Transcribed by Teresa Kersterke from: Biographical Review of Des Moines County, Iowa: Containing Biographical and Genealogical Sketches of Many of the Prominent Citizens of To-day and Also of the Past, Hobart Publishing Company, Chicago, 1905.


Philip M. Crapo, numbered among the honored dead of Burlington, was a man whose life work was of the greatest benefit to his fellow-men. With a humanitarian spirit and a breadth of view that enabled him to realize the needs of the city, the conditions that would work for its improvement, and the possibilities for achievement, he put forth strenuous and effective efforts, the far reaching effects of which will be felt for years to come. He was born June 30, 1844, and died Sept. 20, 1903, his loss proving a universal sorrow in Burlington, and largely throughout the State and nation wherever he was known.

Philip Madison Crapo was a native of Massachusetts, born June 30, 1844, in Freetown. The Crapo family is of French lineage, but he also traces his ancestry back to the Pilgrim Fathers, and was very proud of this American line. His paternal grandfather, Benjamin Crapo, was born in Massachusetts, and was a descendant of Pierre Crapo, who was rescued from a French war vessel that was wrecked prior to 1700 near the Massachusetts coast, near Plymouth Colony. Pierre Crapo married Penelope White, a granddaughter of Peregrine White, the first white child born in Plymouth Colony.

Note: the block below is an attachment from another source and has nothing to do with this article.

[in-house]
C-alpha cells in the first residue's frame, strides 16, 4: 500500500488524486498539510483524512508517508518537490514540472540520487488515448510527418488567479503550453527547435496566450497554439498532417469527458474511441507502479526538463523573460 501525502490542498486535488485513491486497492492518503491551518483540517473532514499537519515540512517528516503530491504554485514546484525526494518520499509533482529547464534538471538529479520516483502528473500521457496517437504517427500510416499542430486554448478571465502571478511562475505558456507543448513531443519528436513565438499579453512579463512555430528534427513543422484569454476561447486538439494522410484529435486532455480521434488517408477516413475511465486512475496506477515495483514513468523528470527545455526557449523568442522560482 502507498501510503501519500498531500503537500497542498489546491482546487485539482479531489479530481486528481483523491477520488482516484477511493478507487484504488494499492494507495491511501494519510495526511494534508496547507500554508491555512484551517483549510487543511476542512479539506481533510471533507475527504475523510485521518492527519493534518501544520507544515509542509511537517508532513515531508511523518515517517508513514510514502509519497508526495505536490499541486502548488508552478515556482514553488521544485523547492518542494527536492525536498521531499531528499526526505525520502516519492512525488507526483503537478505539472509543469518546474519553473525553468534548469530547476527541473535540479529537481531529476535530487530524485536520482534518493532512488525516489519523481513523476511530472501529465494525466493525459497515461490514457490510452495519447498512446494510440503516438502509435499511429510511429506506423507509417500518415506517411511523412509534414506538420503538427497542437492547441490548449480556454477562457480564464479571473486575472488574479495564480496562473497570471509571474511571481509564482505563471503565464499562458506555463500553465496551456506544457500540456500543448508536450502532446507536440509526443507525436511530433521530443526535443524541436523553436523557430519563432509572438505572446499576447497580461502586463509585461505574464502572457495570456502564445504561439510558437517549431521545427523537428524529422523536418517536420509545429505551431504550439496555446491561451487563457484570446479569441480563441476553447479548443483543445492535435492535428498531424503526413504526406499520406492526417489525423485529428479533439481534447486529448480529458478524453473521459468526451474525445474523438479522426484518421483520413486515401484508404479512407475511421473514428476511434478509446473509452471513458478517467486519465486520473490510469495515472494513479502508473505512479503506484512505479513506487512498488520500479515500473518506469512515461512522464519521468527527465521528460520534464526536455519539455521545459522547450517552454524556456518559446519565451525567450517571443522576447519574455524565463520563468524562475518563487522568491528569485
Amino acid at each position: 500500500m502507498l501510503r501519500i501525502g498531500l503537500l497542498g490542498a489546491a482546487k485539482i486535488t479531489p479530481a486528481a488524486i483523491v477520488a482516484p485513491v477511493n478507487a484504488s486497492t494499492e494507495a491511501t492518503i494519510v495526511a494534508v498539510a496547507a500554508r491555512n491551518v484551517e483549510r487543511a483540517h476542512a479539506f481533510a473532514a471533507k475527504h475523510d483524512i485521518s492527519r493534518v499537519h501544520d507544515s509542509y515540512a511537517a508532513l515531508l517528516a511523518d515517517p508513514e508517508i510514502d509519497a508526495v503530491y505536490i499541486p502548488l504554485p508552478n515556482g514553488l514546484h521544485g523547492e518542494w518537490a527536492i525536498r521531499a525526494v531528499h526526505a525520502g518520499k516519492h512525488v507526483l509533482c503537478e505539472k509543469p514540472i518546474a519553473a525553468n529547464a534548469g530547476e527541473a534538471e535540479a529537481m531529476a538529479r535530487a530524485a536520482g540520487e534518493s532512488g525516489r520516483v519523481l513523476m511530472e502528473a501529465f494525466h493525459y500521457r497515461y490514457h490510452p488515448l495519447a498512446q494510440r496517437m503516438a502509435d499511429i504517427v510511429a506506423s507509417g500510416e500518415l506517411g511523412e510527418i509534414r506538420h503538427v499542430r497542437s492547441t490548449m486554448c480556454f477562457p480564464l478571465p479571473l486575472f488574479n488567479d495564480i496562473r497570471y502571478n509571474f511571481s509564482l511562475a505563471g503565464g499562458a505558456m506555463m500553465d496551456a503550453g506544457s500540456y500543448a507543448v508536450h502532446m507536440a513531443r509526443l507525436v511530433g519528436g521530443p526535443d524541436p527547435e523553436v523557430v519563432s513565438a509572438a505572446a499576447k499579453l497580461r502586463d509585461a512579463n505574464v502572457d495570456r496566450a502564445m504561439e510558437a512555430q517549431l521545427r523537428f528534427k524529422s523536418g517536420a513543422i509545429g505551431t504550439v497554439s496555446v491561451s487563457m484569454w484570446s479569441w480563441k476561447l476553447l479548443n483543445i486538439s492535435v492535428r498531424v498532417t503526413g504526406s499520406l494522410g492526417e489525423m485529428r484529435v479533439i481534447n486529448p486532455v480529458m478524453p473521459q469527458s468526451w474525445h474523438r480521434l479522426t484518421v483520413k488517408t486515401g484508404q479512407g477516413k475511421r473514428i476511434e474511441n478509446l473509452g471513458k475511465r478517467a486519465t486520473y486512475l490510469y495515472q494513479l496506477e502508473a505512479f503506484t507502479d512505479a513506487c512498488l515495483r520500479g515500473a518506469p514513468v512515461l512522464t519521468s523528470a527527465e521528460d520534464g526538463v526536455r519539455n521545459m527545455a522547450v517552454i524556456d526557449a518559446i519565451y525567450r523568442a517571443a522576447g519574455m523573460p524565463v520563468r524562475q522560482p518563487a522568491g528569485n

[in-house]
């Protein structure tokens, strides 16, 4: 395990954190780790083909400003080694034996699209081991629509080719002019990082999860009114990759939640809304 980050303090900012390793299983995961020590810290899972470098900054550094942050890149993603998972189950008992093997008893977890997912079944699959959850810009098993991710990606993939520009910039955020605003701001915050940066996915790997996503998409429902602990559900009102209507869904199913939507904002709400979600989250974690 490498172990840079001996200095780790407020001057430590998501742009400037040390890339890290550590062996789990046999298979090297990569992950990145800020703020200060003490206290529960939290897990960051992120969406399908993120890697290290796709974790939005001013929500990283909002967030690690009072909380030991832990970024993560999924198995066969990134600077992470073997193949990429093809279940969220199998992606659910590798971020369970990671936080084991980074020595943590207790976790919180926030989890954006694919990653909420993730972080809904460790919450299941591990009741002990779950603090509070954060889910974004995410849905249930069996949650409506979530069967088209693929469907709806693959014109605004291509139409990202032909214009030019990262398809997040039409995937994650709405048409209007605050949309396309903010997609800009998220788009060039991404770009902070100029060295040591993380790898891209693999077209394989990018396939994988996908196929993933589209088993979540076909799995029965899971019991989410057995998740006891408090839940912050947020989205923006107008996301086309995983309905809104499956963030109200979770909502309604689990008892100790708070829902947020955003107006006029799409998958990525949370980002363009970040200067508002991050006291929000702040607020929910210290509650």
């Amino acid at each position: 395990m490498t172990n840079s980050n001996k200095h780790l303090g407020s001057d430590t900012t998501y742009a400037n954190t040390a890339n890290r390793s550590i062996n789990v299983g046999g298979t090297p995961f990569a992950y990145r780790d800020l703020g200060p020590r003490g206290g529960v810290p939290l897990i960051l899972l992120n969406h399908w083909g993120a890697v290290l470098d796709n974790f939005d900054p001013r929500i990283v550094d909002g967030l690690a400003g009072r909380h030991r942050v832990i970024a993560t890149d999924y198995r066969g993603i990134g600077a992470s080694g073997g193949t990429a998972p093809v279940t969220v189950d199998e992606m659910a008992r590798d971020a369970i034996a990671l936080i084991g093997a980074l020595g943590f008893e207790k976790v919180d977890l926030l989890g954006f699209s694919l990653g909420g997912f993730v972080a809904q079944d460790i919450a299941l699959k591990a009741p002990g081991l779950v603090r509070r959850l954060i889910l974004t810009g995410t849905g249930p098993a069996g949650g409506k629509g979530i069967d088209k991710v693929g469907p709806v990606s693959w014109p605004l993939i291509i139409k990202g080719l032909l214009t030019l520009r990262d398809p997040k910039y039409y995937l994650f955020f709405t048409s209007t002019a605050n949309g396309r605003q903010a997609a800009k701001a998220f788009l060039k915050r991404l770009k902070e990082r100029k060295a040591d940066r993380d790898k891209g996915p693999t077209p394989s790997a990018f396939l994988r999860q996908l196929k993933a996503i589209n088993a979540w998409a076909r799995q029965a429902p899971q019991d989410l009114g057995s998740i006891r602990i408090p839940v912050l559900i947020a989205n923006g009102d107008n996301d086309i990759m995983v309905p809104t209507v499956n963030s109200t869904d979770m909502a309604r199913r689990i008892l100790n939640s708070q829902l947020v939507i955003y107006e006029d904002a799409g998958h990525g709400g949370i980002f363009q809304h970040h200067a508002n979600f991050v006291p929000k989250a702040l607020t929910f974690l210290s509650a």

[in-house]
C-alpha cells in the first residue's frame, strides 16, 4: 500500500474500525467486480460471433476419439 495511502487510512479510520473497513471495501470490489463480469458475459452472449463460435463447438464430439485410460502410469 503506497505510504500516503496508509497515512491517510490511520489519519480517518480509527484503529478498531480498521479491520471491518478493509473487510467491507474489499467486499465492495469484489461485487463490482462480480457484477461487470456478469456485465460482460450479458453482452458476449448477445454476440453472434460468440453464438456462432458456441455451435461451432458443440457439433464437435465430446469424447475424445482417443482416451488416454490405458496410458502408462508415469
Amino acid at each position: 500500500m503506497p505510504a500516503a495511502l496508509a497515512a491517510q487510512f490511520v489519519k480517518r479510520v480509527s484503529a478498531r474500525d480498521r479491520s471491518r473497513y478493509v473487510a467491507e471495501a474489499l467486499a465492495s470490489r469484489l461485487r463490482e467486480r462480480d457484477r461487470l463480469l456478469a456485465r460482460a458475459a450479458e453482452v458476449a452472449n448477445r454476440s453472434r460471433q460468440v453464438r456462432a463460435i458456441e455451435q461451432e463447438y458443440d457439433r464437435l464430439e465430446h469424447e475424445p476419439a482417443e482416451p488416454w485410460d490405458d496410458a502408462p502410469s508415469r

Philip Crapo, Sr., father of him whose name introduces this review, was born in Massachusetts, and became a sea captain. He wedded Hannah Crapo, also a native of the Bay State, and a daughter of Richard Crapo, who was a farmer there. The fathers of both Richard and Benjamin Crapo were soldiers of the Revolutionary War. Of the six children born unto Philip and Hannah Crapo only one is now living, Mrs. William A. Ashley, of Long Plain, Massachusetts. Philip M. Crapo was reared in New Bedford, Mass., where he acquired a good education at the common and high schools. He was but eighteen years of age when, in response to his country's call for aid to crush out the rebellion in the South, he enlisted as a defender of the Union, becoming a member of Company E, Third Massachusetts Infantry. He did valiant service for his country in the Civil War, returning to his home with a most creditable military record. Seeking first a favorable location for an active business career and one which would give full scope to his industry and ambition — dominant qualities — he removed to the West, settling in Flint, Mich., where he engaged in business as a civil engineer. After assisting in constructing a portion of the Flint & Pere Marquette Railroad he was employed in the adjutant- general's office to assist in compiling a military record of the State, and was also in the office of his uncle, Governor Crapo, while he was filling the office of governor.